In his season debut against Denver in Week 8, Nelson played exclusively as the nickel back. Now the Chiefs are working him back in as their every-day right cornerback. He then moves to the slot when the team moves to a nickel or dime defense.

Nelson received a flag for pass interference in Sunday's loss to the Cowboys, but Reid faulted the call and not his cornerback. Nelson and Cowboys receiver Dez Bryant tangled up on the third-and-9 play. The penalty kept the Dallas drive alive, which culminated with a 2-yard touchdown run by Ezekiel Elliott putting the Cowboys up 21-17.

"I thought Nelson had the right of way on that and was called for pass interference," Reid said. "I didn't think that was. It ended up being a big play on that drive. It didn't allow us to get off the field and get back on when we had a little bit of momentum."


Third down proved a crucial situation for the Chiefs in their loss to Dallas, with the Cowboys converting 7-of-12 third-down attempts, with each one seemingly a crucial blow to Kansas City's efforts to get their defense off the field.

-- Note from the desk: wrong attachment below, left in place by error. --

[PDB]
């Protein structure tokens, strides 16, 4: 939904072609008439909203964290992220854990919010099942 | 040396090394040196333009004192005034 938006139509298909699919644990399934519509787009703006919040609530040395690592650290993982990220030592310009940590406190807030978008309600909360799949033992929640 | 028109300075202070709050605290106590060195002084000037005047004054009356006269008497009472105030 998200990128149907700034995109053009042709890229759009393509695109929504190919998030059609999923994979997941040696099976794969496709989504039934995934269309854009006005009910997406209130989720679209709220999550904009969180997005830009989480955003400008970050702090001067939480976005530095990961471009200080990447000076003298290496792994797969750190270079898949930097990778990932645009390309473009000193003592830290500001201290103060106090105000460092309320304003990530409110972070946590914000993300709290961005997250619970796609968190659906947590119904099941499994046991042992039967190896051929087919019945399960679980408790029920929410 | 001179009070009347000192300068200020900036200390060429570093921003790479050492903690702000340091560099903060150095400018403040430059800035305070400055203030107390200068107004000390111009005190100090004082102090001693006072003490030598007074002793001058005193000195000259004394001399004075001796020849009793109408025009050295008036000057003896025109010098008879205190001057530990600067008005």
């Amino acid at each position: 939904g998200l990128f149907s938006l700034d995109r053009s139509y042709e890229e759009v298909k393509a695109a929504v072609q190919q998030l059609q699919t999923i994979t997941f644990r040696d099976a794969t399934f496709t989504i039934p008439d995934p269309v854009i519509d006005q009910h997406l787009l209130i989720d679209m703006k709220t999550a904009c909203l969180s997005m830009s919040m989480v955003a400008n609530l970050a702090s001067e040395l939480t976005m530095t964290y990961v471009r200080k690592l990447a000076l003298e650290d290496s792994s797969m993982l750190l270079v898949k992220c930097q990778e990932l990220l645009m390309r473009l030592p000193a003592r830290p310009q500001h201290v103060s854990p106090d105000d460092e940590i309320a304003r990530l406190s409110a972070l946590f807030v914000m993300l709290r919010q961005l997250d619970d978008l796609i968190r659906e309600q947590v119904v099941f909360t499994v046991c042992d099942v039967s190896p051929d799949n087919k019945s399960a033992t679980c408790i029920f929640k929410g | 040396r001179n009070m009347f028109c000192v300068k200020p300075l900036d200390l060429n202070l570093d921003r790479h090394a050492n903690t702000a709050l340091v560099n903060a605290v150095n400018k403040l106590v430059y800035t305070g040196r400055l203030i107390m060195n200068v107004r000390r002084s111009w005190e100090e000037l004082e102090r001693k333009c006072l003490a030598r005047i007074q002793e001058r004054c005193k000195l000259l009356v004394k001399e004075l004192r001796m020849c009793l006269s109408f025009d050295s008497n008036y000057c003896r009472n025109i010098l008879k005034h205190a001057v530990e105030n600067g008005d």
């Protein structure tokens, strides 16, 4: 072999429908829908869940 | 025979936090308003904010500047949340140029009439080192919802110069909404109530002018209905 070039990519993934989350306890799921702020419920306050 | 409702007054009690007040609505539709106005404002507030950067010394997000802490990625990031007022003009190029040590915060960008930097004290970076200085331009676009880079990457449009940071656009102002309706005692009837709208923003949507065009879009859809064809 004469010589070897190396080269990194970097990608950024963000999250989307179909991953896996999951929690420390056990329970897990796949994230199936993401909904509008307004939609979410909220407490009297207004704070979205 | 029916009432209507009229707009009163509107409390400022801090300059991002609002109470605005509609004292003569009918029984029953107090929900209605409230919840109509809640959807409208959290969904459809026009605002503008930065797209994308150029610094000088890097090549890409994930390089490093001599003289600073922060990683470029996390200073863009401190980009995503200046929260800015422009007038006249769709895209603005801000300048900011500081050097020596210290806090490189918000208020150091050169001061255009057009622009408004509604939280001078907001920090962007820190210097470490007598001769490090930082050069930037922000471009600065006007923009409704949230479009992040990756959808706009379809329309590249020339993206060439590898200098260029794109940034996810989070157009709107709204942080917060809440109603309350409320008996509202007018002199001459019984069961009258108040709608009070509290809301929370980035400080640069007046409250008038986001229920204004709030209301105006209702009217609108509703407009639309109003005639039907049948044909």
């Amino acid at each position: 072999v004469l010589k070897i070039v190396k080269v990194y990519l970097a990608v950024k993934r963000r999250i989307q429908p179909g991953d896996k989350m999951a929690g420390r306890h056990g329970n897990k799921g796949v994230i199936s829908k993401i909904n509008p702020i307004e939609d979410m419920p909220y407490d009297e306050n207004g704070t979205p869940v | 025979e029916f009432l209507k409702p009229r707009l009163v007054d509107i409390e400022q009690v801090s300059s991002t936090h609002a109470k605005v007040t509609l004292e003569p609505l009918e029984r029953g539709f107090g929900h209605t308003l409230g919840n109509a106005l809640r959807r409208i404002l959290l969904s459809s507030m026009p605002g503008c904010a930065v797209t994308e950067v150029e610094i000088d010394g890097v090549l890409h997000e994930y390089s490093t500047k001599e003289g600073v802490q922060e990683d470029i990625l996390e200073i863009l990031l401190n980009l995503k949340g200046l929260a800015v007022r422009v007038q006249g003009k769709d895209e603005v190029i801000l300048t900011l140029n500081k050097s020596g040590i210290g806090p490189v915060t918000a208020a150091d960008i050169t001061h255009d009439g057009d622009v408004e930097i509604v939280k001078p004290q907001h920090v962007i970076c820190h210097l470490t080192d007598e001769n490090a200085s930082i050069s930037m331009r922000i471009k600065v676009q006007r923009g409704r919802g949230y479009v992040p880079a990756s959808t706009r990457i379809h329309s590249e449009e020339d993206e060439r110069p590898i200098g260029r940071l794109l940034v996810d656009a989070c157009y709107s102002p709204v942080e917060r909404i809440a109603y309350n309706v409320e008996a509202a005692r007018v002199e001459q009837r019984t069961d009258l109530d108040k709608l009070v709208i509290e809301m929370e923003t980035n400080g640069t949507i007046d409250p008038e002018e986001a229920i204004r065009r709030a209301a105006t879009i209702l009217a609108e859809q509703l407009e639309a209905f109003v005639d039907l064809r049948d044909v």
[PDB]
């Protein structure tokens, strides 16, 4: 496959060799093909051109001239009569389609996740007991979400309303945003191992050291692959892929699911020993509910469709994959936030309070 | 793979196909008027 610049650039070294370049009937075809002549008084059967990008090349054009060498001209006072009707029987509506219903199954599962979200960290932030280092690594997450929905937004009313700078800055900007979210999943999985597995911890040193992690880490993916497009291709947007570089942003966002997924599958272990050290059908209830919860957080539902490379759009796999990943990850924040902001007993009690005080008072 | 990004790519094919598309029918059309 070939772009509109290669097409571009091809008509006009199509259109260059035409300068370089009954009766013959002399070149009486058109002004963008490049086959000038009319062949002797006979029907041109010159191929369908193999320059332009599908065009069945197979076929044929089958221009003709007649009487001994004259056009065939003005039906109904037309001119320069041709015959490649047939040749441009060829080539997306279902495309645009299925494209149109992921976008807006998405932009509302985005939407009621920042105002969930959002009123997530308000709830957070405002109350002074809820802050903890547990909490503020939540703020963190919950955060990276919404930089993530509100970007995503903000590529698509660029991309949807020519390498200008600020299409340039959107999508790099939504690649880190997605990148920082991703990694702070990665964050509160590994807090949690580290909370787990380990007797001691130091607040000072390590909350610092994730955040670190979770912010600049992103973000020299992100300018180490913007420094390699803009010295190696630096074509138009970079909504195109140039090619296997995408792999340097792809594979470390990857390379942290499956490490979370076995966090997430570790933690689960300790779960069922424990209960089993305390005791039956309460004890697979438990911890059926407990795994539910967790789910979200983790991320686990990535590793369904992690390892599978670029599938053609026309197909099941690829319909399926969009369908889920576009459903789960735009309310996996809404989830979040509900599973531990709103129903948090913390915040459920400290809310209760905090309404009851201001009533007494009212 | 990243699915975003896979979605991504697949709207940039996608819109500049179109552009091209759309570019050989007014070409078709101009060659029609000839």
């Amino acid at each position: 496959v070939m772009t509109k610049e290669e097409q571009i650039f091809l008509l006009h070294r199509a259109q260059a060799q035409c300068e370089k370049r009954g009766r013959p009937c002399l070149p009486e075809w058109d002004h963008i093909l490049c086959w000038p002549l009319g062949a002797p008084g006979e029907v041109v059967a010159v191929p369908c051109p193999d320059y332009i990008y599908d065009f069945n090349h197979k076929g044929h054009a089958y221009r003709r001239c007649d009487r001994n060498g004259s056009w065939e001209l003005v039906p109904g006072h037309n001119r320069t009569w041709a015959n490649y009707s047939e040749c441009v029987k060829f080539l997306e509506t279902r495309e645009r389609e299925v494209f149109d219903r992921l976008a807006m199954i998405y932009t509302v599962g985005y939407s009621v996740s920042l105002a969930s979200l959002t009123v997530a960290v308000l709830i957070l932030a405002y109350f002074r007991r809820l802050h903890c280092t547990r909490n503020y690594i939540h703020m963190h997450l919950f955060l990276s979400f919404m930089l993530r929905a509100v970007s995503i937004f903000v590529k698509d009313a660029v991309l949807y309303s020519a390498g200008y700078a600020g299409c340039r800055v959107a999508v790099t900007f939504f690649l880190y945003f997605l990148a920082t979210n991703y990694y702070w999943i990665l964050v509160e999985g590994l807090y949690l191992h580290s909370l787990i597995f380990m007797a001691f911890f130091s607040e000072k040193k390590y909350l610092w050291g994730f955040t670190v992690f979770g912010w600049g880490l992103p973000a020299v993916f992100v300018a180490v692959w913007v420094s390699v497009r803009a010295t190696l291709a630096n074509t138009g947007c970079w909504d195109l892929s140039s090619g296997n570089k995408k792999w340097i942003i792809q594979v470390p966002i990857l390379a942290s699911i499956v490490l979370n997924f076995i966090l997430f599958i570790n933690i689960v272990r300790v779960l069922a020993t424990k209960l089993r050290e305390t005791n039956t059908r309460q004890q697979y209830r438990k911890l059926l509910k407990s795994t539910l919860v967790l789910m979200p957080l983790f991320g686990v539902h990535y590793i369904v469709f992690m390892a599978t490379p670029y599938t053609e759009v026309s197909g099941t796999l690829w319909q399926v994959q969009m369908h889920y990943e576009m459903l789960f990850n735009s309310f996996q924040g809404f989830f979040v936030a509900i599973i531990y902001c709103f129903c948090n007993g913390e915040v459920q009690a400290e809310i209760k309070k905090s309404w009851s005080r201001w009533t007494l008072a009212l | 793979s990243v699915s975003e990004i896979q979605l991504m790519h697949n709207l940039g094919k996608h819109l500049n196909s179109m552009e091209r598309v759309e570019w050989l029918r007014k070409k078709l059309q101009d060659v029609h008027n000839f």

"Third downs we didn't get off the field," Reid said. "From a defensive standpoint we've got to be able to do that. We're better than that."

Reid faulted both sides of his team for failing on third down Sunday. The offense converted only 4-of-11 third-down tries. He wants his coaches to use the bye week to evaluate the team's struggles on third down and find solutions.

"Are we putting the guys into the right position to make plays on the ball, then are you making the play?" Reid asked. "We all take responsibility for that. We'll get that straightened out."


Chiefs head coach Andy Reid holds a 16-2 record following the bye week, yet his philosophy for the time off remains staggeringly simple: vacation time.